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Aging Clinical and Experimental Research

, Volume 6, Issue 6, pp 451–458 | Cite as

Sleep in non-institutionalized Alzheimer’s disease patients

  • Sonia Ancoli-Israel
  • M. R. Klauber
  • J. C. Gillin
  • S. S. Campbell
  • C. R. Hofstetter
Original Article

Abstract

The sleep of Alzheimer’s disease (AD) patients is often disturbed by medications, depression, circadian rhythm changes and sleep disorders. Institutionalization is often precipitated by the effect of the patient’s sleep and wakefulness on the caregiuer. We examined reports of sleep disturbance in mild AD patients. The study cohort consisted of 246 AD patients and 94 controls. Self-reports of sleep disturbance in mild AD patients were examined as was the relationship of sleep and medication use. Results were compared to those of normal controls, and the patients’ responses to the reports of their caregiuers. Dementia was assessed with the Mini Mental Status Exam, the Blessed Dementia Scale, the Mattis Dementia Rating Scale, and the Pfeiffer Outpatient Disability Test. The more demented the patients, the more time they spent in bed, the more fragmented their sleep, and the more naps they took. Caregiuers reports of increased wandering at night and more aggressive behavior during the day were associated with increased use of sedative-hypnotics and with going to bed early. Lengthy sleep was associated with disruptive behavior. We conclude that increased sleep may be associated with dementia and with more disruptive behavior. (Aging Clin. Exp. Res. 6: 451-458, 1994)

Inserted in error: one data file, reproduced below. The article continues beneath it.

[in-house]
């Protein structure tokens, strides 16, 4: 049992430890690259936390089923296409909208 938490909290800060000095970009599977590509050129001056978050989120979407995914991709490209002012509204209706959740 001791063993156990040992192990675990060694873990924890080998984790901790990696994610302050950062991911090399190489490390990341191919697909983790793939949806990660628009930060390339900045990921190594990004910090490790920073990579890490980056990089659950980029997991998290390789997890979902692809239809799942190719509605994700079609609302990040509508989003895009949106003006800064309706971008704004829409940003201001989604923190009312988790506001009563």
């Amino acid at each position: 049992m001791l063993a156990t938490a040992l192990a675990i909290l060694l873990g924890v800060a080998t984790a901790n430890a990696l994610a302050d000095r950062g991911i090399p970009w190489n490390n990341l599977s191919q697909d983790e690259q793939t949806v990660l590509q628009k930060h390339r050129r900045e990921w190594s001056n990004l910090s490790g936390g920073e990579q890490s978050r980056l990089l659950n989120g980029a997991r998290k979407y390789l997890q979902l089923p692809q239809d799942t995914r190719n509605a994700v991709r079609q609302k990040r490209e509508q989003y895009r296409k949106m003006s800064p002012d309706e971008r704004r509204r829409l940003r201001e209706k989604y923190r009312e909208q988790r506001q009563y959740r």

En]Keywords

Alzheimer’s disease caregivers hypnotics napping sleep 

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Copyright information

© Springer Internal Publishing Switzerland 1994

Authors and Affiliations

  • Sonia Ancoli-Israel
    • 1
    • 2
  • M. R. Klauber
    • 2
    • 3
    • 4
  • J. C. Gillin
    • 1
  • S. S. Campbell
    • 5
  • C. R. Hofstetter
    • 4
    • 6
  1. 1.Department of PsychiatryUniversity of California San Diego and Veterans Affairs Medical CenterSan DiegoUSA
  2. 2.Sam and Rose Stein Institute for Research on AgingUSA
  3. 3.Department of Family and Preventive MedicineUniversity of California San DiegoUSA
  4. 4.Alzheimer’s Disease Research CenterUniversity of California San DiegoUSA
  5. 5.Department of PsychiatryCornell University Medical CollegeUSA
  6. 6.Department of Political ScienceSan Diego State UniversitySan DiegoUSA

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